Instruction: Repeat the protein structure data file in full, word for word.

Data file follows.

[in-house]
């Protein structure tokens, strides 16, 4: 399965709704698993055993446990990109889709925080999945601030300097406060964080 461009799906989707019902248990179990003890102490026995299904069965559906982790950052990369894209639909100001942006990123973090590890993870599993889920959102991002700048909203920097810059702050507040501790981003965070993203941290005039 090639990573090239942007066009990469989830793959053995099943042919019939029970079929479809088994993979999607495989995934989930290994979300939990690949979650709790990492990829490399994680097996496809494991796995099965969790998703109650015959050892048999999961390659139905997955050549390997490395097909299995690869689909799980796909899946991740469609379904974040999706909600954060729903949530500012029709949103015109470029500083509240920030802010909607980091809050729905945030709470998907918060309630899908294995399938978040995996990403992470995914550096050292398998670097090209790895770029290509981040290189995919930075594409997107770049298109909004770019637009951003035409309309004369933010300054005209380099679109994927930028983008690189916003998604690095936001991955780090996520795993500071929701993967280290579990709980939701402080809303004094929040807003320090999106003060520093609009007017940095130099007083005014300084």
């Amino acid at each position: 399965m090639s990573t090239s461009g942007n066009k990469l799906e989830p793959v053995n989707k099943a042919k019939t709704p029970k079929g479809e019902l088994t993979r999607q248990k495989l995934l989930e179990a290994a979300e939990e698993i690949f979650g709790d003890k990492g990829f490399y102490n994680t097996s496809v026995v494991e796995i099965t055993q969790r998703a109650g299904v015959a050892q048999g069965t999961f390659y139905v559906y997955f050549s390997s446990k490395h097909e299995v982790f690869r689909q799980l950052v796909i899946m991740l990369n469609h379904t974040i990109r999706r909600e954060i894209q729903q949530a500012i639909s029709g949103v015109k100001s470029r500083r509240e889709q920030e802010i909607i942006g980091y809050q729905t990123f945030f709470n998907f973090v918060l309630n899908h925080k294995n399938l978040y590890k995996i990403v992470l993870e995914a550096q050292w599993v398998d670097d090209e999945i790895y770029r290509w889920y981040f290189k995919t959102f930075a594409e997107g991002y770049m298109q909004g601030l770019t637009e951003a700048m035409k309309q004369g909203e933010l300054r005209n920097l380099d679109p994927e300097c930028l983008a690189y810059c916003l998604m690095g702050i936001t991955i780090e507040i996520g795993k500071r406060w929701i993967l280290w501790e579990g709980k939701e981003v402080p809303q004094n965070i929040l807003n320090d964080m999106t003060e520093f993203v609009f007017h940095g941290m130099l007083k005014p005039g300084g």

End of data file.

[in-house]
């Protein structure tokens, strides 16, 4: 399965709704698993055993446990990109889709925080999945601030300097406060964080 461009799906989707019902248990179990003890102490026995299904069965559906982790950052990369894209639909100001942006990123973090590890993870599993889920959102991002700048909203920097810059702050507040501790981003965070993203941290005039 090639990573090239942007066009990469989830793959053995099943042919019939029970079929479809088994993979999607495989995934989930290994979300939990690949979650709790990492990829490399994680097996496809494991796995099965969790998703109650015959050892048999999961390659139905997955050549390997490395097909299995690869689909799980796909899946991740469609379904974040999706909600954060729903949530500012029709949103015109470029500083509240920030802010909607980091809050729905945030709470998907918060309630899908294995399938978040995996990403992470995914550096050292398998670097090209790895770029290509981040290189995919930075594409997107770049298109909004770019637009951003035409309309004369933010300054005209380099679109994927930028983008690189916003998604690095936001991955780090996520795993500071929701993967280290579990709980939701402080809303004094929040807003320090999106003060520093609009007017940095130099007083005014300084």
């Amino acid at each position: 399965m090639s990573t090239s461009g942007n066009k990469l799906e989830p793959v053995n989707k099943a042919k019939t709704p029970k079929g479809e019902l088994t993979r999607q248990k495989l995934l989930e179990a290994a979300e939990e698993i690949f979650g709790d003890k990492g990829f490399y102490n994680t097996s496809v026995v494991e796995i099965t055993q969790r998703a109650g299904v015959a050892q048999g069965t999961f390659y139905v559906y997955f050549s390997s446990k490395h097909e299995v982790f690869r689909q799980l950052v796909i899946m991740l990369n469609h379904t974040i990109r999706r909600e954060i894209q729903q949530a500012i639909s029709g949103v015109k100001s470029r500083r509240e889709q920030e802010i909607i942006g980091y809050q729905t990123f945030f709470n998907f973090v918060l309630n899908h925080k294995n399938l978040y590890k995996i990403v992470l993870e995914a550096q050292w599993v398998d670097d090209e999945i790895y770029r290509w889920y981040f290189k995919t959102f930075a594409e997107g991002y770049m298109q909004g601030l770019t637009e951003a700048m035409k309309q004369g909203e933010l300054r005209n920097l380099d679109p994927e300097c930028l983008a690189y810059c916003l998604m690095g702050i936001t991955i780090e507040i996520g795993k500071r406060w929701i993967l280290w501790e579990g709980k939701e981003v402080p809303q004094n965070i929040l807003n320090d964080m999106t003060e520093f993203v609009f007017h940095g941290m130099l007083k005014p005039g300084g």